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Let $G\subset\mathbb{R}^n$ be open, $f\colon\mathbb{R}\times G\to\mathbb{R}^n$ continious and locally Lipschitz-continious in $x$, consider the IVP $$ \begin{cases}\dot{x}=f(t,x)\\x(t_0)=x_0\end{cases} $$ with $t_0\in\mathbb{R}, x_0\in G$. Without loss of generality we can assume that $f(t,0)=0$.

Hello! I do not see why we can assume wlog that $f(t,0)=0$. Does anybody see that and can explain it to me?

I guess it is so easy, but I am too blind...

With greetings


In a book I found this, maybe you can explain this to me.

Let $\tilde{x}(t), t\geqslant t_0$, be a marked solution of the ODE with initial value $\tilde{x}(t_0)=\tilde{x}_0$. And let $x(t)$ be the solution of the IVP above. Set $y(t):=x(t)-\tilde{x}(t)$. Then it is $$ \dot{y}(t)=f(t,x(t))-f(t,\tilde{x}(t))=f(t,y(t)+\tilde{x}(t))-f(t,\tilde{x}(t)). $$ Set $$ g(t,y(t)):=f(t,y(t)+\tilde{x}(t))-f(t,\tilde{x}(t)). $$ So one gets the ODE $\dot{y}=g(t,y)$. It is $g(t,0)=0$, so $\dot{y}=g(t,y(t))$ has the trivial solution $y_*\equiv 0$ to the starting value $y_*(t_0)=0$.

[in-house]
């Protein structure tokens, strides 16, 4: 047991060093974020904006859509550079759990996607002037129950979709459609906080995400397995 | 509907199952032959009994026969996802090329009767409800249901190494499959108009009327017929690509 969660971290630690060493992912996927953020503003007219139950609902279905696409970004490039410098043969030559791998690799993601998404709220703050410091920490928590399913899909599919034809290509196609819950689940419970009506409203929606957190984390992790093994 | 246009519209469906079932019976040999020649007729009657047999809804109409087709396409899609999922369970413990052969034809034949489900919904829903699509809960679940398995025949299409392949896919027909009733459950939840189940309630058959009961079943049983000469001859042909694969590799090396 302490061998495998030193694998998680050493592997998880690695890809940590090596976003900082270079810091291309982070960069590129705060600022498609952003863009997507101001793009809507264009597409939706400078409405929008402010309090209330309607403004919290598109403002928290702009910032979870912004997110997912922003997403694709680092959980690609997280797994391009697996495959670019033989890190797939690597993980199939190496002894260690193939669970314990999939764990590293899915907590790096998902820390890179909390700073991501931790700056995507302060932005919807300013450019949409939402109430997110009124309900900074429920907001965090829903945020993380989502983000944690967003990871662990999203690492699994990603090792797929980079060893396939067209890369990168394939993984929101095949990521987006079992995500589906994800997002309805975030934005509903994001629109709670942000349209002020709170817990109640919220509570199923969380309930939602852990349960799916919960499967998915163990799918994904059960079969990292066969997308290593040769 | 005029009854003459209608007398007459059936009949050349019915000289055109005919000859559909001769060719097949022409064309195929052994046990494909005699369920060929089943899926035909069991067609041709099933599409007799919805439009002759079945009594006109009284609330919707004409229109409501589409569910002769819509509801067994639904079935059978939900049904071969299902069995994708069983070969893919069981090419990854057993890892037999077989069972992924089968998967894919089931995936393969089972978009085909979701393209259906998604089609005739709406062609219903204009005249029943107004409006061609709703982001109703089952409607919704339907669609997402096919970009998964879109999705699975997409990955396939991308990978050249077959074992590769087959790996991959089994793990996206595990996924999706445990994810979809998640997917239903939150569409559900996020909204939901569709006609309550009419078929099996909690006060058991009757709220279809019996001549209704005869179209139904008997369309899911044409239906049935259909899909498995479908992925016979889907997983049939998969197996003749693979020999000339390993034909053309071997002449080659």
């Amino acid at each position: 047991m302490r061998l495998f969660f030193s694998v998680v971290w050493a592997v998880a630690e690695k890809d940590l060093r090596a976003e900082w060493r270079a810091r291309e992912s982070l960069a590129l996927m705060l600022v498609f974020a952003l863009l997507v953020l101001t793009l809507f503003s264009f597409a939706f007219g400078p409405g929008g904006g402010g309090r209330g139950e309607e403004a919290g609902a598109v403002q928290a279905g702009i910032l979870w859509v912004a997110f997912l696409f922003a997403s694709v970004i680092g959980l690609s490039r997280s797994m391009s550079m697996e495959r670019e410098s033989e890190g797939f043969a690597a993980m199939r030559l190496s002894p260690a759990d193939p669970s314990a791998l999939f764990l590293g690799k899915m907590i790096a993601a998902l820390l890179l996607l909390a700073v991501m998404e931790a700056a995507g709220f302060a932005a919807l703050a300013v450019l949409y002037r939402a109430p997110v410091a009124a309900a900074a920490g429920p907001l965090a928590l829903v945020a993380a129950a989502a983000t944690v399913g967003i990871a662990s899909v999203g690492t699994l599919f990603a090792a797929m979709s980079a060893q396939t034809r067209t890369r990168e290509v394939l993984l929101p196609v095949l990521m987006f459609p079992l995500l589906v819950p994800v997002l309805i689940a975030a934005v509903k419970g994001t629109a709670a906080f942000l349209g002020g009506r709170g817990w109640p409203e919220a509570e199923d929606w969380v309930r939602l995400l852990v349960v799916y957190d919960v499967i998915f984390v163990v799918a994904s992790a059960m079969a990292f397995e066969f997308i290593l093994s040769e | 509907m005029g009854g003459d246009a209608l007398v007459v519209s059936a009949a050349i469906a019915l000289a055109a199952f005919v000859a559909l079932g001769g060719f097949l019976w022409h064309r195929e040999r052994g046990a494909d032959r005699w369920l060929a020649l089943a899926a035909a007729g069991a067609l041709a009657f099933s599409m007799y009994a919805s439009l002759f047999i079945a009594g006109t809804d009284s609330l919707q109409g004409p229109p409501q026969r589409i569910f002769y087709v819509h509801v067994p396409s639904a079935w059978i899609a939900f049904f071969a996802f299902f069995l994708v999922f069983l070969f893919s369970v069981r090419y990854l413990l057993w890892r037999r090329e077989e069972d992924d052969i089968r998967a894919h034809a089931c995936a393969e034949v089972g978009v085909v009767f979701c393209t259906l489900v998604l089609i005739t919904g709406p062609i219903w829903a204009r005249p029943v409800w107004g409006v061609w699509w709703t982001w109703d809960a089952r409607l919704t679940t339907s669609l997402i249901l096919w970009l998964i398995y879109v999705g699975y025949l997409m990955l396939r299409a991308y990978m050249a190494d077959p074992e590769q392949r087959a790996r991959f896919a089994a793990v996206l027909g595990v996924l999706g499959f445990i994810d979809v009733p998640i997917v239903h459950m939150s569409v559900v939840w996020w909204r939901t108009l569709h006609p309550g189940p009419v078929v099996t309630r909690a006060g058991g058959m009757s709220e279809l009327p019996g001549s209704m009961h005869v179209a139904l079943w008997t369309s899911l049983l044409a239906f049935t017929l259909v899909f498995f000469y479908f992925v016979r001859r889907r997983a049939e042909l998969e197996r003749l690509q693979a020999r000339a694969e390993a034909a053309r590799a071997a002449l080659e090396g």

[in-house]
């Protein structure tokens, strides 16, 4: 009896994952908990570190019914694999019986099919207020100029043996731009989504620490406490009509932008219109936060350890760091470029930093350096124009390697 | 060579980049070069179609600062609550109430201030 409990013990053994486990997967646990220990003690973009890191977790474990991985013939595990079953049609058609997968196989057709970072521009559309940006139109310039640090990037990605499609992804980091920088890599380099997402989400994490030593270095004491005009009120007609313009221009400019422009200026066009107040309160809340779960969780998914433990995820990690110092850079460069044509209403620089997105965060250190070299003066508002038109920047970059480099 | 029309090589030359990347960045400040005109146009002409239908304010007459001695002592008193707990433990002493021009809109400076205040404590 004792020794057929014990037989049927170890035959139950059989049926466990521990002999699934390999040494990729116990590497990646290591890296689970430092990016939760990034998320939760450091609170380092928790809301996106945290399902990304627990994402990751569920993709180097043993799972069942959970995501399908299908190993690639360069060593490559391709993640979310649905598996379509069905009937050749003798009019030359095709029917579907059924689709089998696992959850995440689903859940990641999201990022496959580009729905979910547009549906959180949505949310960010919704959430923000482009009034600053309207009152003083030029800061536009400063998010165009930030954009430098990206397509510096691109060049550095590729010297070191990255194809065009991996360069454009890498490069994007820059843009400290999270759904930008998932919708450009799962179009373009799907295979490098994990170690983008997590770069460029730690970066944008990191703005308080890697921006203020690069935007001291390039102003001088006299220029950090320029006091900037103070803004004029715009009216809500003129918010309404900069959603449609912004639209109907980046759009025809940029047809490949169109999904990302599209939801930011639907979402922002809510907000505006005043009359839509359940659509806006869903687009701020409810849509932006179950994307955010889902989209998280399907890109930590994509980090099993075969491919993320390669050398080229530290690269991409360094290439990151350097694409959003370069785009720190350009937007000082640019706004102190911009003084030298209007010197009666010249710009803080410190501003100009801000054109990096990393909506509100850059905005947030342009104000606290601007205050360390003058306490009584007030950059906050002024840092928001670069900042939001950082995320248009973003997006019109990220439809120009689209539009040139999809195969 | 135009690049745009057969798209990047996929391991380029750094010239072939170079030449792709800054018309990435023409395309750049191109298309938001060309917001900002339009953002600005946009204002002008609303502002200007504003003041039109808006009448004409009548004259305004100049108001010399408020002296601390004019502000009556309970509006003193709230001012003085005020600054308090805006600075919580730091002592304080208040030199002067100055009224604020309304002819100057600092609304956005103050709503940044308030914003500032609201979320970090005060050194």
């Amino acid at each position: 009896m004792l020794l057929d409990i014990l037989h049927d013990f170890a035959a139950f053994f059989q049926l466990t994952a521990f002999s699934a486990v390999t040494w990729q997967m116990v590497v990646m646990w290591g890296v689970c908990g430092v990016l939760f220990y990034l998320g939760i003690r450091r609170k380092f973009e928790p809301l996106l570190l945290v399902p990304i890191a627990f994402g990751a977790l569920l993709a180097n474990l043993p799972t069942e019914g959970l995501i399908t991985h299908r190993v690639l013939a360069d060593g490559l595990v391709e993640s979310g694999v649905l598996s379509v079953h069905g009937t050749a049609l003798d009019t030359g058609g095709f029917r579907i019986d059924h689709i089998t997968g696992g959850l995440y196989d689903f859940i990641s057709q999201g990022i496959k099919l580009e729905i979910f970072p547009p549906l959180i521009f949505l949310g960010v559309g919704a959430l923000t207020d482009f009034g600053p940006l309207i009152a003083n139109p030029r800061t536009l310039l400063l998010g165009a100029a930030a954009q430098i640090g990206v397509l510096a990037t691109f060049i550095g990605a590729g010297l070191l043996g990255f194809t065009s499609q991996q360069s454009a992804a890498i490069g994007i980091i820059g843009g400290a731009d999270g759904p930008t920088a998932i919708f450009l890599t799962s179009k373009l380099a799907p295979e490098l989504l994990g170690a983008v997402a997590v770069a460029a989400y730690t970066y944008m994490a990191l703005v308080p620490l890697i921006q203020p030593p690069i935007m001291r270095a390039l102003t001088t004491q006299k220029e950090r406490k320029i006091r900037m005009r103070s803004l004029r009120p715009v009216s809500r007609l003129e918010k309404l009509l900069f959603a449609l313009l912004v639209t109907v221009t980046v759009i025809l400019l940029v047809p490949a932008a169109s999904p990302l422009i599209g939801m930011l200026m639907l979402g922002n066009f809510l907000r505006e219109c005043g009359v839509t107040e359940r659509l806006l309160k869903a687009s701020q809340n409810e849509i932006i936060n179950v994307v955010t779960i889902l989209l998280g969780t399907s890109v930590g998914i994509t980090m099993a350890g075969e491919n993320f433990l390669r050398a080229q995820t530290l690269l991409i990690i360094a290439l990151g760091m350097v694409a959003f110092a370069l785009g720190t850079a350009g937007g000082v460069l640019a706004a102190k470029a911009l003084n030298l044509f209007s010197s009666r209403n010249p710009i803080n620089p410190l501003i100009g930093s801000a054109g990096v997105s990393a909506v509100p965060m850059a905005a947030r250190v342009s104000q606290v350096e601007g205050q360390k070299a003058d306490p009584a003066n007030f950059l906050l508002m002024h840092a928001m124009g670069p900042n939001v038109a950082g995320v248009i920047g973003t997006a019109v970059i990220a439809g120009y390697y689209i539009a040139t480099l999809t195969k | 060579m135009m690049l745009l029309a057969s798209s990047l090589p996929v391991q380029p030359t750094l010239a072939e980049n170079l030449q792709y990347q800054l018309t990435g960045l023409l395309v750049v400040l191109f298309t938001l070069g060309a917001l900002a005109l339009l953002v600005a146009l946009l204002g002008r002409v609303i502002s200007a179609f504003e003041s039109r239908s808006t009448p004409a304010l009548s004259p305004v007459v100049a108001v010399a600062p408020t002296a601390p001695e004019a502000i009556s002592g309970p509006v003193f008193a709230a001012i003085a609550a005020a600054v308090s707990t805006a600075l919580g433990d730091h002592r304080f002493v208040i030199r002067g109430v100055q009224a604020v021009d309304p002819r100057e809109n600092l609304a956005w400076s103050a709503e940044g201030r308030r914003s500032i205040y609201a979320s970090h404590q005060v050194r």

Therefore its enough to consider $f(t,0)=0$.

Maybe you can explain that to me because I do not understand this argumentation.

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If $f(t,0)=\mathbf{v} \neq \mathbf{0}$, then we consider $\tilde{f}(t,\mathbf{x}) = f(t,\mathbf{x})-\mathbf{v}$. It is easily checked that $\tilde{f}$ has the same properties as $f$.

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I found sth. in a book. I will edit it. Pls have a look on that in some minutes. – math12 May 4 '14 at 10:28
It is totally trivial in your case. You start with a function with some properties, and you say that it is not restrictive to assume that its value at a given point is zero. If not, just consider a translation of the function. – Siminore May 4 '14 at 11:00

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